Air quality in Belgian hospitals is inadequate, consumer organisation says
Most Belgian hospitals are not adequately ventilated or do not have a sufficiently efficient ventilation system, according to research by the consumer organisation Testaankoop. The results of the investigation were presented to Belgium's Health minister Frank Vandenbroucke.
Testaankoop sent researchers with portable CO2 measuring devices to 25 major hospitals to monitor their air quality. Measurements were taken in the reception area, three waiting rooms, the cafeteria, corridors, lifts and toilets.
Only three of the 25 hospitals had CO2 levels below the 800 parts per million (ppm) limit recommended by the Belgian Superior Health Council. Seven hospitals had levels above 800 ppm, often as high as 1,000 ppm, in at least half of the rooms tested.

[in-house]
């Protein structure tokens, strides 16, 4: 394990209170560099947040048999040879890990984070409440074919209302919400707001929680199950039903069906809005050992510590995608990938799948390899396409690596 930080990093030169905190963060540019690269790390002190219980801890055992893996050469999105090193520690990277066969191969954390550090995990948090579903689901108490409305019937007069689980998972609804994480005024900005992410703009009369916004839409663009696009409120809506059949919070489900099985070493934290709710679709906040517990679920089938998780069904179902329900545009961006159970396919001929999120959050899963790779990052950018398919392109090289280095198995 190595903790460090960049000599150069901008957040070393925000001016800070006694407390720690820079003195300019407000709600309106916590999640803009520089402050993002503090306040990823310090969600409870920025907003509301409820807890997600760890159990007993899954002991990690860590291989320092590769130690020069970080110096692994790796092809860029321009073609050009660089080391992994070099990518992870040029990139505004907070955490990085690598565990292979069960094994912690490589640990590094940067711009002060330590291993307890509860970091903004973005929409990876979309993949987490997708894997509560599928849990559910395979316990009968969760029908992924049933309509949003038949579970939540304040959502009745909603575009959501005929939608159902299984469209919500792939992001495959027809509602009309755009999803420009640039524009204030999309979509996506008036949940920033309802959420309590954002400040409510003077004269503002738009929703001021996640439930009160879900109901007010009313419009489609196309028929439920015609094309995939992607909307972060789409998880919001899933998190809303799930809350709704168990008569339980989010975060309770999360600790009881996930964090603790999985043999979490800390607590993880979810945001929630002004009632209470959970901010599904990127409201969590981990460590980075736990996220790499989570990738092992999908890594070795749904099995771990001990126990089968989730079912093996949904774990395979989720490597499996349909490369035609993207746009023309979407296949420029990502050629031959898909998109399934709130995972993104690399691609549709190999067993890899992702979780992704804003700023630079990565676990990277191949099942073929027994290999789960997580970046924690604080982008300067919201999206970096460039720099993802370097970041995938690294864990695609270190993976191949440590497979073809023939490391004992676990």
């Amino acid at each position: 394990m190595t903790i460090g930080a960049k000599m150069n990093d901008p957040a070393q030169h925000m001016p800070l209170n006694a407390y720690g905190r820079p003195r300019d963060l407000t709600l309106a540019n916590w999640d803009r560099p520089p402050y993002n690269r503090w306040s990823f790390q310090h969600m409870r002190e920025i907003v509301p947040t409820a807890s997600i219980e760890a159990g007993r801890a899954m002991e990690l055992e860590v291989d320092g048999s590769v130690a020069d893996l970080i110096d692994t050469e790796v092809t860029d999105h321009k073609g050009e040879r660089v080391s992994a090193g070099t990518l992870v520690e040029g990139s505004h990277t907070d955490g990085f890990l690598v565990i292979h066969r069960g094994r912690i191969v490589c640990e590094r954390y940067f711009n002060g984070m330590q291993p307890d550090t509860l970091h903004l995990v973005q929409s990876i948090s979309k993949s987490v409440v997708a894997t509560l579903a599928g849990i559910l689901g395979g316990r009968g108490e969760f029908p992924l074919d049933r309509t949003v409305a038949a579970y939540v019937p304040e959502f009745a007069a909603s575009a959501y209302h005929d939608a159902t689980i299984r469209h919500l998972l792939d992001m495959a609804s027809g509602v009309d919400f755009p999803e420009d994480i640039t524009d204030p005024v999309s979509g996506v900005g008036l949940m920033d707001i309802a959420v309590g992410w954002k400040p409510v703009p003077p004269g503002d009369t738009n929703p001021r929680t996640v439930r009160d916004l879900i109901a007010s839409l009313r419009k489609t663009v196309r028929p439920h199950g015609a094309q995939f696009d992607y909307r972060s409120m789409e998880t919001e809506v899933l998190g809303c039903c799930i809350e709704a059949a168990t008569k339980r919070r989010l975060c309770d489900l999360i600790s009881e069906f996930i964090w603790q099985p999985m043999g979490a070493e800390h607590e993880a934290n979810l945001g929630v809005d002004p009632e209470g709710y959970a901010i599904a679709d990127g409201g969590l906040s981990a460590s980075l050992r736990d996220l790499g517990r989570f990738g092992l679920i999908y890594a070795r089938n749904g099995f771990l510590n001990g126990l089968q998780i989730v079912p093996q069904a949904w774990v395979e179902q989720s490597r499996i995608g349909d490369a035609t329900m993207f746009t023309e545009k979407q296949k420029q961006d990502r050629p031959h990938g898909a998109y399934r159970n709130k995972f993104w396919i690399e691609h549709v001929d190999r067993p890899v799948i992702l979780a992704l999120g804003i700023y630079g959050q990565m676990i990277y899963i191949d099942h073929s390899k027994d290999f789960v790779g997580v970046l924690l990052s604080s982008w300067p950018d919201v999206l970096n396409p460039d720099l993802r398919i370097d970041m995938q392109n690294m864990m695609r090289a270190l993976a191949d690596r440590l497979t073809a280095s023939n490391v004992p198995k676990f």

"We go to hospital to be treated, not to get sick"
A high CO2 concentration indicates that the air is insufficiently refreshed and is dangerous for patients' health. "We go to hospital to be treated, not to get sick," said Laura Clays, spokesperson for Testaankoop. "Healthcare institutions and our governments need to pay special attention to indoor air quality."
Testaankoop is calling on Vandenbroucke to take action. The government passed a law in 2022 to improve indoor air quality in enclosed places open to the public, such as hospitals, setting reference values and introducing a certification system. "Unfortunately, it seems that no executive decision has yet been taken," says the consumer organisation.
© BELGA PHOTO LAURIE DIEFFEMBACQ